Footnote #: 272
Refers to Dialogue: “Allow me to say a few words”
Time: 00:56:11
Truth Value:

Unsurprisingly, Fishbein’s testimony was considerably less dramatic than it is portrayed here (Brock describes Fishbein on the stand as a model of “serenity and reason”). But we needed to really lay out what a quack is and how he operates during this trial, and it seemed fitting to let Fishbein let loose about it. The very last line of this monologue (“he is a tumor on the body of science”) was taken directed from his testimony, however.


"When late in the week Morris Fishbein took the stand in his own defense, he was a hyperactive model of serenity and reason . . . Questioned by Brown, he sketched the august history of the AMA and his own credentials as a quack buster. Then he was asked how he felt about Brinkley. 'My feelings would be, from a scientific point of view, quite negative,' Fishbein said blandly . . . A vendetta? That was absurd. Rather, one might view his campaign against 'Mr. Brinkley' as a sort of surgical procedure, 'like dissecting away a malignant tumor from a normal body, and off the body of science'" (Brock, 242). "The Case of Brinkley v. Fishbein", Journal of the American Medical Association, May 20, 1939, Volume 112, No. 19, pp. 2058-9.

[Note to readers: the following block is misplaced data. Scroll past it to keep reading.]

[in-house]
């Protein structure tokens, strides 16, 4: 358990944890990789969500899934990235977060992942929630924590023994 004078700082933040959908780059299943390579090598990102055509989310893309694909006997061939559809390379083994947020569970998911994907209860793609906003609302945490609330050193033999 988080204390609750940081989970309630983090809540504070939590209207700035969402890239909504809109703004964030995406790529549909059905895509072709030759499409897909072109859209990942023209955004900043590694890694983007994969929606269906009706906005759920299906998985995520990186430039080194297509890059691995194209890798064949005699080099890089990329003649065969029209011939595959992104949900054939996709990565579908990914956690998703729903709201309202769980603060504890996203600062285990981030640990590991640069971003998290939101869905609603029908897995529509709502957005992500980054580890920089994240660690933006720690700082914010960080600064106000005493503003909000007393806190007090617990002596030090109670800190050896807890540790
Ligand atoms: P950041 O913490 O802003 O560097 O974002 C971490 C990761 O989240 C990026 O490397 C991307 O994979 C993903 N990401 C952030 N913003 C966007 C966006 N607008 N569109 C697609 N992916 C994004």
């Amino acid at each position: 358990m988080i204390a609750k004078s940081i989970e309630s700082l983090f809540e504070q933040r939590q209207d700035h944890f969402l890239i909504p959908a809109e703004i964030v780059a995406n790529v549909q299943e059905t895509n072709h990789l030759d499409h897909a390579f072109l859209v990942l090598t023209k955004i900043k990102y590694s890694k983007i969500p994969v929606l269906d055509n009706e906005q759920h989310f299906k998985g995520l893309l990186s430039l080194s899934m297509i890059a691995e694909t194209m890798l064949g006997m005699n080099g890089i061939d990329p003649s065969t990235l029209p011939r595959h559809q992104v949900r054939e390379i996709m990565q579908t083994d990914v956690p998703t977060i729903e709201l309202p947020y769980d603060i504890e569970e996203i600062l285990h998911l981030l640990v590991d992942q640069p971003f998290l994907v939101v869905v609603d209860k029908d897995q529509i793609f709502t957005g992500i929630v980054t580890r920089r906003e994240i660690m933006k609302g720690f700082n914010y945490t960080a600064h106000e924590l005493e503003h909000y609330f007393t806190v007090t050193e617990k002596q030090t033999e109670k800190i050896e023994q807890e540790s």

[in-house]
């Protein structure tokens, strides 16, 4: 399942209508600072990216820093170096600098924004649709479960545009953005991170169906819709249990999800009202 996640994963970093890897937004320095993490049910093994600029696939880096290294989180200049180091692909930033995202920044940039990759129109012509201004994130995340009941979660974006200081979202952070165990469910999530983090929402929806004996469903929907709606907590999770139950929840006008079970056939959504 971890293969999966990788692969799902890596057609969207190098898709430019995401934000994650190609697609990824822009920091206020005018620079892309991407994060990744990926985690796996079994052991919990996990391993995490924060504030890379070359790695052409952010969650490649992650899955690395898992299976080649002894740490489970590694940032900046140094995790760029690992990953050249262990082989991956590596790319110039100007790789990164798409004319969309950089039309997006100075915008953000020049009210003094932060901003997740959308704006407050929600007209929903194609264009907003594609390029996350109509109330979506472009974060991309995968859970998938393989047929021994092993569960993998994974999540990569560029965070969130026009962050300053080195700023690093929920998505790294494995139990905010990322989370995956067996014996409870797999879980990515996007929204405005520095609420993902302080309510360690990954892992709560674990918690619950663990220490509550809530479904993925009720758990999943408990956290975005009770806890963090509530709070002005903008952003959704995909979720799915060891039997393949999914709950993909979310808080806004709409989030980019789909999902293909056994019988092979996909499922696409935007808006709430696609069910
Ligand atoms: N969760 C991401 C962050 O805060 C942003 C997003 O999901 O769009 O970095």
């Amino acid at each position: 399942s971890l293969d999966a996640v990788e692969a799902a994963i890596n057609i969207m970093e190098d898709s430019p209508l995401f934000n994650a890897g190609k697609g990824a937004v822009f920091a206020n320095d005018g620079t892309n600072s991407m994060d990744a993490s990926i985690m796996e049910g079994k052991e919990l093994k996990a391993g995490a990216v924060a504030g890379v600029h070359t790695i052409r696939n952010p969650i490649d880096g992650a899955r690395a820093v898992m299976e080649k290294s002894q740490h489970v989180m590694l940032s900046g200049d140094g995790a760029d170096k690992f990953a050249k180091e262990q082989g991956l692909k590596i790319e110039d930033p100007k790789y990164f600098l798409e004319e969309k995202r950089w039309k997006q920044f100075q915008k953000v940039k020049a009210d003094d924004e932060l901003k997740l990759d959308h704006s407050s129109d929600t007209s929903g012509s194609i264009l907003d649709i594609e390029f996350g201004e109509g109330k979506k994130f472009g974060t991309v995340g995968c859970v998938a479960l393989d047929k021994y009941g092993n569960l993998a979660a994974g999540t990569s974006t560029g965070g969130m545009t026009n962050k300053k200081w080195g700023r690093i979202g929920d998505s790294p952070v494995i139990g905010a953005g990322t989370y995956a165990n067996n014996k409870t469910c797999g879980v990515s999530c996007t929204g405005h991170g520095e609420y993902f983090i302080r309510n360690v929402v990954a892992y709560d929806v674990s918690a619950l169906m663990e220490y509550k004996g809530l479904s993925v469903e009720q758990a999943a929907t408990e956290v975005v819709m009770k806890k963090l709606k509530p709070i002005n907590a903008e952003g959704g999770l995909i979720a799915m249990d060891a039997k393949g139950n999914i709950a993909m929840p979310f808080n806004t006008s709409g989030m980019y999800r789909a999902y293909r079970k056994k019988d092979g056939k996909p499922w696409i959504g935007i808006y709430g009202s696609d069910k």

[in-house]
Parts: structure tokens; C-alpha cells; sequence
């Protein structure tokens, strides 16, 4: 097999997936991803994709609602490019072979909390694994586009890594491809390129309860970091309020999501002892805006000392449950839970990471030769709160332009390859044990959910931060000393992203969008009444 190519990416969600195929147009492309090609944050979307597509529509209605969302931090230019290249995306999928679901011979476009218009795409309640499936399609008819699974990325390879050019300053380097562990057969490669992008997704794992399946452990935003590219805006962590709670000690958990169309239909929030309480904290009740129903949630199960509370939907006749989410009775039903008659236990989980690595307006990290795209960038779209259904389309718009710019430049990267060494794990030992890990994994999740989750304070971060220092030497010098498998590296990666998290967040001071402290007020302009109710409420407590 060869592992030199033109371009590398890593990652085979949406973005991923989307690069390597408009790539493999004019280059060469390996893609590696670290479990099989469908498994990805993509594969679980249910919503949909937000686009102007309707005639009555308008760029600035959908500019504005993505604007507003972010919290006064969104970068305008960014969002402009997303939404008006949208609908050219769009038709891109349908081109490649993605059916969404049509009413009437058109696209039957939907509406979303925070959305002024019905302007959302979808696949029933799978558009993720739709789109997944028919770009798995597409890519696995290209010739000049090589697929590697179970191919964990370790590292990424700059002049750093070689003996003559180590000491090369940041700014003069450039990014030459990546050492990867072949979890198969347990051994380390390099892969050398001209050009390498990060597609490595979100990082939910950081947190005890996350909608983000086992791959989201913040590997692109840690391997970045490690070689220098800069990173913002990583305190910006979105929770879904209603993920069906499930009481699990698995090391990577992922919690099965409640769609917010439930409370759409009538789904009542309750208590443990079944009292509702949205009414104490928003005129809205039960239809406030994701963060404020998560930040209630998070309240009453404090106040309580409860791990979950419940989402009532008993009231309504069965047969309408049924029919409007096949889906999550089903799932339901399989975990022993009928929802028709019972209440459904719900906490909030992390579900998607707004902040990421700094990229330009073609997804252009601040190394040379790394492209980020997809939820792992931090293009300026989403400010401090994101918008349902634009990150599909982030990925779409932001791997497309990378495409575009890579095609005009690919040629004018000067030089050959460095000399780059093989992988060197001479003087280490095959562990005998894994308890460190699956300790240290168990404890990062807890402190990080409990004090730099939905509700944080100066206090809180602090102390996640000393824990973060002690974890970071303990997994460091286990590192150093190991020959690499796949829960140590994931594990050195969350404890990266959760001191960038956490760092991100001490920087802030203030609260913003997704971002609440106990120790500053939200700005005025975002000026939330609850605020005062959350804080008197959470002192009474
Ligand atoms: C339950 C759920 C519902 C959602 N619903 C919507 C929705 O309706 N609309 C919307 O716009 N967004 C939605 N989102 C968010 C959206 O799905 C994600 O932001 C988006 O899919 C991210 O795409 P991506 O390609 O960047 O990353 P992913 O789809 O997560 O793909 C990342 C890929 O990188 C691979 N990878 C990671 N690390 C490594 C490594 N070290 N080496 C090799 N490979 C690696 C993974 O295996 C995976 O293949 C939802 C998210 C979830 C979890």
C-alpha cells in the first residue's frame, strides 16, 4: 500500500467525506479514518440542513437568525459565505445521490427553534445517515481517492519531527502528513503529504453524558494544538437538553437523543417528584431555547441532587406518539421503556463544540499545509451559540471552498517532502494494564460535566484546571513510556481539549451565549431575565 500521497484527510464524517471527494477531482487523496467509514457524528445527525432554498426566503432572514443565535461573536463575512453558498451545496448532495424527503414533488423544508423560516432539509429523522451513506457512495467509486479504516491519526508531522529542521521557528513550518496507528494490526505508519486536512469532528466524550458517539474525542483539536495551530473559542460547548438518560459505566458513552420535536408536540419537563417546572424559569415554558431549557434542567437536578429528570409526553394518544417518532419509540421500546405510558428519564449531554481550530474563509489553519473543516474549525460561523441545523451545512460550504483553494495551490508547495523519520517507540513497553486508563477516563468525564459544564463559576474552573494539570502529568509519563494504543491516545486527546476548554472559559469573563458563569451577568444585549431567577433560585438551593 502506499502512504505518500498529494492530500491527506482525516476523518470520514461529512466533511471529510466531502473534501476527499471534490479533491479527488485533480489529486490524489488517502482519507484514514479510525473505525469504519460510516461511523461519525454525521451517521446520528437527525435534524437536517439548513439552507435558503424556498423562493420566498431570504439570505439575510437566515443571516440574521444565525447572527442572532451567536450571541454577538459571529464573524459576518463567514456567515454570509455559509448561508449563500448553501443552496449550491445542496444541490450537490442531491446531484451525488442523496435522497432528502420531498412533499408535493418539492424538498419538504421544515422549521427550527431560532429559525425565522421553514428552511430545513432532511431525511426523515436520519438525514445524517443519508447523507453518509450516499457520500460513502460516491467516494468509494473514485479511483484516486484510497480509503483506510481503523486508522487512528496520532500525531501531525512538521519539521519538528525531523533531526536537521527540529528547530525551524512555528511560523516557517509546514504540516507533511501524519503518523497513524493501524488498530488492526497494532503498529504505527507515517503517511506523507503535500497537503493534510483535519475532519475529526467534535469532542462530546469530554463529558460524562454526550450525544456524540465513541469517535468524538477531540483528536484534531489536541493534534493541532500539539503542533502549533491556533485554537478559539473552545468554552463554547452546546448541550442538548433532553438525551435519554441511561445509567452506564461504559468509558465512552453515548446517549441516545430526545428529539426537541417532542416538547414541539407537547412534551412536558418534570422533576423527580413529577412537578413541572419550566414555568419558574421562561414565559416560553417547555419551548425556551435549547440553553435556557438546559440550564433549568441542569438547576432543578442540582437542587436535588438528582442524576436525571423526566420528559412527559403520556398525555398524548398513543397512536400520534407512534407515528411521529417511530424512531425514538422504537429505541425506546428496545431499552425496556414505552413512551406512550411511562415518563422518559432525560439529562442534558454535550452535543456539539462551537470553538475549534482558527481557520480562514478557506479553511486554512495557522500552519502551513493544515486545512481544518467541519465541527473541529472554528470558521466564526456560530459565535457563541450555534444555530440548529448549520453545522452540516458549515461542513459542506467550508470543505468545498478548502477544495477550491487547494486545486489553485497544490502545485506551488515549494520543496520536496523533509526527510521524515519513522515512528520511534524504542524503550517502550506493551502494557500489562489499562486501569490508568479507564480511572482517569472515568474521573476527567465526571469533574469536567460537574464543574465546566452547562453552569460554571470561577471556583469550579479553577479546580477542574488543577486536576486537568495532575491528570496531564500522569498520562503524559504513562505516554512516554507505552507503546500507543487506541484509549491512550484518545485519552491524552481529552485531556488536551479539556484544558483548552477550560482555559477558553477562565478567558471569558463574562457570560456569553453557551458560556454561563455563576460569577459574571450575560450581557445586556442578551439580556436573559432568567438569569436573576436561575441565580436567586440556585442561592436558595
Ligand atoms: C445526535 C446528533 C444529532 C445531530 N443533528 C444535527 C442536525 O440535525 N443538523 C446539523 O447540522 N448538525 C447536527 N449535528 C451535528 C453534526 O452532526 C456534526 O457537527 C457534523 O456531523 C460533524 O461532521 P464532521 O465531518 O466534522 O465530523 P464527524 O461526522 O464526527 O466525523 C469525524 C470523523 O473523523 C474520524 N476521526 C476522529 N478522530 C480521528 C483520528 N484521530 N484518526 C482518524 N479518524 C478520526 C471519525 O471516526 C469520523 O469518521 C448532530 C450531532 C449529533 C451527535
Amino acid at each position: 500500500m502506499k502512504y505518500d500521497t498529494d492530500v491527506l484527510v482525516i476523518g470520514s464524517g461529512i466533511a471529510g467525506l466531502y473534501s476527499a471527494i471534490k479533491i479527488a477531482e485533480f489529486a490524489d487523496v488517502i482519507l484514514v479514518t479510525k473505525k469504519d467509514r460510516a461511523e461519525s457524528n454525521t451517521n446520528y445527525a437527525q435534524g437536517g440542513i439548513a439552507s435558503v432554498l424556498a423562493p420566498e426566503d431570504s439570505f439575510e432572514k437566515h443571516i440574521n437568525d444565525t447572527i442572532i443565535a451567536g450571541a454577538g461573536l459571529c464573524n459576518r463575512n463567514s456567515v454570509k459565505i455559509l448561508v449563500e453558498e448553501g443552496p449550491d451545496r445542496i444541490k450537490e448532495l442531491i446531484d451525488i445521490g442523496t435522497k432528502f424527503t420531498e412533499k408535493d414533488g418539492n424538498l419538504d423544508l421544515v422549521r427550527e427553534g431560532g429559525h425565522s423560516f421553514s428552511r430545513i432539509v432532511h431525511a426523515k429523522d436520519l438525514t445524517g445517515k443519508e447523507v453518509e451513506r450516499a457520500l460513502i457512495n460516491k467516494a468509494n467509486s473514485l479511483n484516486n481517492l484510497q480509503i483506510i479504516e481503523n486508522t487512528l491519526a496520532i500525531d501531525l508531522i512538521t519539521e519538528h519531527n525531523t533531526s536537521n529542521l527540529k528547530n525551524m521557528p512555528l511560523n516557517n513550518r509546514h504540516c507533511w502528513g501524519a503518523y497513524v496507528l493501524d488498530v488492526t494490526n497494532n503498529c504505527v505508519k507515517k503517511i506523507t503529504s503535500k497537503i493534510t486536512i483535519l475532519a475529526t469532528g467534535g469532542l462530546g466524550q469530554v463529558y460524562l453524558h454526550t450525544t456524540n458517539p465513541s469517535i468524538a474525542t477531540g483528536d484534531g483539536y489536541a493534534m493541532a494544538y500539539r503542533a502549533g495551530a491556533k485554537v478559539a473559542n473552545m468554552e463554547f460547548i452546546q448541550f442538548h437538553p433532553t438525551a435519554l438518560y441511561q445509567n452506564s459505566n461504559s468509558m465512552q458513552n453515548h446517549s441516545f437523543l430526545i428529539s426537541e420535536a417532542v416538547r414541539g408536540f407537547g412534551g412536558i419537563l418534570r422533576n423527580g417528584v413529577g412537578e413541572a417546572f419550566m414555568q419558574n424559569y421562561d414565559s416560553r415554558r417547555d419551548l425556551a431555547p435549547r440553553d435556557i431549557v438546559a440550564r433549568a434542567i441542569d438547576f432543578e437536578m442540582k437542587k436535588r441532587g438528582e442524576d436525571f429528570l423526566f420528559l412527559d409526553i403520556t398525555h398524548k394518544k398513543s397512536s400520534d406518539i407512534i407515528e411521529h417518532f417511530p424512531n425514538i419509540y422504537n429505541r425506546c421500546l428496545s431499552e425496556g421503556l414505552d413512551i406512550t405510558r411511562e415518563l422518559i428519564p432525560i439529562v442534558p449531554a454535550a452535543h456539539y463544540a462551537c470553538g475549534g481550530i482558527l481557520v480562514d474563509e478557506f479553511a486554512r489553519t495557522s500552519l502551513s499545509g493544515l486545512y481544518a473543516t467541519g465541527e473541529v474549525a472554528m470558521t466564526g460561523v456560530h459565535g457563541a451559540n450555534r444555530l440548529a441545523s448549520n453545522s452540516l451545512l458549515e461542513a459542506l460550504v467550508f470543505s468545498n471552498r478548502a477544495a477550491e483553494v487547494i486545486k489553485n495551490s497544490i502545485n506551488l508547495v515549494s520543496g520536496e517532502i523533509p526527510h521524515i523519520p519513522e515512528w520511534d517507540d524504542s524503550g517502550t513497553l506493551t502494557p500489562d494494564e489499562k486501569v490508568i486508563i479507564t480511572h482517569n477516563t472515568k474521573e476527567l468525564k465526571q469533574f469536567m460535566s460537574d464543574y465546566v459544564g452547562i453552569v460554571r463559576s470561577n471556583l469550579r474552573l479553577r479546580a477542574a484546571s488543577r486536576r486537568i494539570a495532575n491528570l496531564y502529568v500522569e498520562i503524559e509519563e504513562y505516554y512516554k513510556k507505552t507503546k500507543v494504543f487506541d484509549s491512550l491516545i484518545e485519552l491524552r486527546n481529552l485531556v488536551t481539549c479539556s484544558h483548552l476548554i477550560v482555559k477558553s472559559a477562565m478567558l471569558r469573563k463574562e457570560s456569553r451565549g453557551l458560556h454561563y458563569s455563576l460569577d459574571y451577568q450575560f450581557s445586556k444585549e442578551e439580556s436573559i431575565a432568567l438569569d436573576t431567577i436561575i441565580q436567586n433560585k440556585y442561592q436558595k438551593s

One comment

  1. Pope Brock says:

    Yo, Penny! You quote me here as having written that Fishbein was “a model of serenity and reason,” so that your portrayal of him in the film is jacked up. What I actually wrote (I now discover) was “hyperactive model of serenity and reason,” a bad phrase I wish I could disown now but the fact behind it is this: When Fishbein started to testify he was so cranked up that the judge had to tell him to calm down and slow down. So your portrayal of him is more accurate than you’re giving yourself credit for.

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